The first ever Boeing 747-8i to visit Prague arrives on a hot summers day Photo: Jacob Pfleger | AirlineReporter

The first ever Boeing 747-8I to visit Prague arrives on a hot summers day – Photo: Jacob Pfleger | AirlineReporter

The 1st of July not only marks the start of the summer school holidays in central Europe, it is also a big day on the local aviation calendar. Last year, Emirates debuted the Airbus A380 on the Dubai-Prague route to celebrate five years of service. This year was no exception, as Korean Air announced the launch of Boeing 747-8I services on the Seoul-Prague route from the 1st of July until the 30th of September.

While the Korean Air 747-400 is no stranger to Prague during the peak summer travel season, this was the first time the carrier announced the route would be operated by the Boeing 747-8I, the longest aircraft in commercial passenger service today. Korean Air had previously operated a one-off Airbus A380 service to Prague, and if this event was anything to go by, I was quite excited to be part of this historic moment. Not only was this the premier of the 747-8I in Korean Air colors in Prague, it was also the first-ever flight of the aircraft type to the town — there have not even been any cargo versions.

Memorabilia overload awesomeness in the main room of the TWA Museum

Memorabilia overload awesomeness in the main room of the TWA Museum

Kansas City is indisputably a TWA town. Most don’t know that the airline can trace its roots back to KC. Additionally, one of its two former KC-based headquarters is, in fact, now home to the one and only TWA Museum. It’s here at 10 Richards Road in Kansas City that Howard Hughes once officed, and where the airline witnessed explosive growth as passenger aviation quite literally took off.

Before we get too far, I must concede, TWA had nearly vanished from the skies by the time I was really getting excited about commercial aviation. And for that reason, unlike many of my local aviation pals, I don’t have the same fondness and sparkle in my eye when I talk about the airline. Still, I fancy myself a bit of an AvGeek historian and as such do my best to understand the excitement of others for this once-great airline.

The TWA Museum had been established a handful of years ago, but for some reason I never made the time to visit. I didn’t know exactly what to expect. Thankfully the TWA Museum carried through with the airline’s 1970s slogan: “You’re going to like us.”

KLM 737-800 (PH-BXT) at Amsterdam Airport Schiphol, ready to take us to Prague, with a 737-700 (PH-BGW) taxiing behind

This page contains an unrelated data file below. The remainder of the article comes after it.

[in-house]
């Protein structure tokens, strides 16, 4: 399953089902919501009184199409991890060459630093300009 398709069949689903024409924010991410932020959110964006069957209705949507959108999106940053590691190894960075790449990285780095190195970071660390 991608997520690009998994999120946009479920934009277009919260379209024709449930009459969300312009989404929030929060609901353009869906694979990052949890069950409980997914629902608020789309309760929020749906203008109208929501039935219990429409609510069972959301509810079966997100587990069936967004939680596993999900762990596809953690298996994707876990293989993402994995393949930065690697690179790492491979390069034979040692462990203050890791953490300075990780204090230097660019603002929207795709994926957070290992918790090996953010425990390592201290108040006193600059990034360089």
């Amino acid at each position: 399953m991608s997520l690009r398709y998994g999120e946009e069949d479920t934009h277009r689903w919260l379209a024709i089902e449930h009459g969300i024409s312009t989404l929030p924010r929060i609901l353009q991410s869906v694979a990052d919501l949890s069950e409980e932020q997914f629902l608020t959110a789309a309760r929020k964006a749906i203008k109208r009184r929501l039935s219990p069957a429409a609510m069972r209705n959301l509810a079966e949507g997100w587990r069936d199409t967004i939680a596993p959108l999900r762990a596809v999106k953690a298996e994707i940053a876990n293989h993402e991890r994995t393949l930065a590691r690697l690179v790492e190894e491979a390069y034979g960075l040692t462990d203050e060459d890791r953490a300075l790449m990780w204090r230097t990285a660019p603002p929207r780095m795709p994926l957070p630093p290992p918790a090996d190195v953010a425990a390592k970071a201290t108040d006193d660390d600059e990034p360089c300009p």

KLM 737-900 (PH-BXT) at Amsterdam Airport Schiphol, ready to take us to Prague, with a 737-700 (PH-BGW) taxiing behind

Koninklijke Luchtvaart Maatschappij is not exactly a household name in most of the world, but its initials “KLM” and sky blue branding and livery are easily recognizable. I had a quick visit to Amsterdam before moving on to Prague this past spring, so flying on the national carrier of The Netherlands out of its homebase was the most obvious choice.

As I’ve pointed out numerous times, the European concept of business class (some better service, but the same seat as in economy, just with the middle seat blocked) is never worth it on personal trips, especially for a short flight blocked for 90 minutes gate-to-gate.  Addtionally, flying KLM (being a member of SkyTeam) meant flying outside my alliance, so no priority anything nor lounge access.

What could possibly go wrong?!

A Singapore Airlines Boeing 777-300ER taxis for departure at Sydney - Photo: Rory Delaney

A Singapore Airlines Boeing 777-300ER taxis for departure at Sydney – Photo: Rory Delaney

It has been over eight years since my last Singapore Airlines (SQ) flight. I have always had a great fondness for SQ; after all, it was the first airline I traveled on internationally when I was just four years old, going from Australia to Europe. Even when I flew them eight years ago, they were still in my opinion the carrier to beat in economy class. With much excitement and anticipation, I booked my next series of flights with Singapore Airlines, as they turned out to be the cheapest and most convenient option for a recent work trip to Southeast Asia. I was curious to see if they were still able to deliver a class-leading product in economy class, even with the ever increasing threat of competition from the three large Middle Eastern carriers.

I ended up taking four flights for my trip, but I will focus on the first flight I took from Munich to Singapore.  This flight left the strongest impression on me, and the fact that there were only about 80 passengers in economy class made for a very comfortable flight.